John Bentley May’s (1941-2016) passed away last week. Read Alex Bozikovic thoughtful obituary here.
When I first moved to Toronto in 2000 I spent a lot of time at the Reference Library, ostensibly looking for a job on their computers and in their newspapers. Job-hunting is no fun so there was lots of motivation to procrastinate, and the library is a good place to do that. One of the things I picked up was John Bentley Mays’ 1994 book Emerald City. The subtitle was “Toronto visited” and this book certainly did that.
Divided into sections with titles like “Thinking Places”, “Shopping”, and “Suburban Idylls”, Mays wandered through the well known and less well known parts of the city, visiting the Port Lands, Garrison Creek, Don Mills, Mississauga and dozens of other places, many of them on the edge of things or peripheral places. He starts off with his first walk through the city when he arrived here in 1969, zigzagging from Deer Park down to Exhibition Place. Then he makes the case why this is a city worthy of a second thought and some deeper contemplation. Then goes on to deeply explore it in the book.
Mays had an eye for the overlooked details and weaved Toronto observations and history with his deep understanding of literature and art. Toronto was placed among other world cities and metropolitan cultural movements, a context that foresaw the kind of city Toronto has continued to grow into over the next two decades. He dedicated the book to his daughter, Erin, calling her a “city kid,” something I had always wanted to be, and perhaps now that I had moved to Toronto, was becoming myself. As a newcomer to this place, Emerald City was providing some of the back-story and identity I needed to become that.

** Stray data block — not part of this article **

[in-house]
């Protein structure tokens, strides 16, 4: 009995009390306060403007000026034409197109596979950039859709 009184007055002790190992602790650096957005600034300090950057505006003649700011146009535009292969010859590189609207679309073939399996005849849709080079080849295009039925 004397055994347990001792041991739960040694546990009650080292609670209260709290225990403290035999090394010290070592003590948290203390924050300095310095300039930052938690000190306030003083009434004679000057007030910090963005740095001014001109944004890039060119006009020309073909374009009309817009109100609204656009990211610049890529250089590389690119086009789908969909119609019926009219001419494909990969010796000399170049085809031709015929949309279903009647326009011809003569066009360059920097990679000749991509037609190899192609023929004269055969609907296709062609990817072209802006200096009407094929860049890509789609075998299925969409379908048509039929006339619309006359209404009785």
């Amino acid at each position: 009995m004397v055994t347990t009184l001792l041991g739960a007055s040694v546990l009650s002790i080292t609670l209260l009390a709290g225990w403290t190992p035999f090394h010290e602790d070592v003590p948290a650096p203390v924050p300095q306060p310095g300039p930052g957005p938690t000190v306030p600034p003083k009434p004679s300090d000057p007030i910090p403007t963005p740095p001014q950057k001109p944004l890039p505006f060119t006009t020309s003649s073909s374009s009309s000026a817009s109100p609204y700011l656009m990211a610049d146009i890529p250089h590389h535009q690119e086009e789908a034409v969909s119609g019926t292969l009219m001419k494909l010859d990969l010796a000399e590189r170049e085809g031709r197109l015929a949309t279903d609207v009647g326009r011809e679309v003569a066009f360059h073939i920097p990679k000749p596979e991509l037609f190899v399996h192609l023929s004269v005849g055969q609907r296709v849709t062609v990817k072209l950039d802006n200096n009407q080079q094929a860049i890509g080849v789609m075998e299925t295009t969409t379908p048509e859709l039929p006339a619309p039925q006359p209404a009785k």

Consider too he wrote this book pre-condo boom and after a devastating recession when this was a city of parking lots with a downtown that emptied out after hours, yet he found a hundred thousand words or so to write about it. It was the first book I read that deeply connected me with this place, and I would devour a bit more of it each time I visited the library, then go out and actually see the places he wrote about myself, in-between dropping off resumes around town. It took months to find a job here, so there was time to explore. It amounted to a fast Toronto education that compelled me to get out into the streets. Mays’ book, his newspaper columns on the city, and a handful of other writers — Lisa Rochon in the Globe, Chris Hume in the Star, and Alfred Holden in both the Star and Taddle Creek magazine — wrote regularly about this compelling place like few others did. Today, their early work has led to many others finding their own interesting exploratory path through this city and region.
When I first met him a few years later I gushed about the book, explaining how much it meant to me, and on our next meeting he gave me a signed copy of it, which I often revisit, it’s that kind of book: it keeps giving and surprising with detail. He would come to our Spacing launches, sometimes with an out of town architect or artist in tow, introducing them around, and he came on a psychogeographic walk around Eastern Avenue with us once. He was generous with his time with new writers in this small scene, but also with his work: when I sheepishly asked him to write a forward to my first book, to perhaps lend some gravitas and air of rigor to it, he agreed. Others came to know him through his writing about art and his incredible institutional knowledge of the Toronto and Canadian art and architecture scenes, others by way of his memoir on his struggle with depression, In the Jaws of the Black Dogs.
Emerald City was his gift to all of Toronto. He will be missed.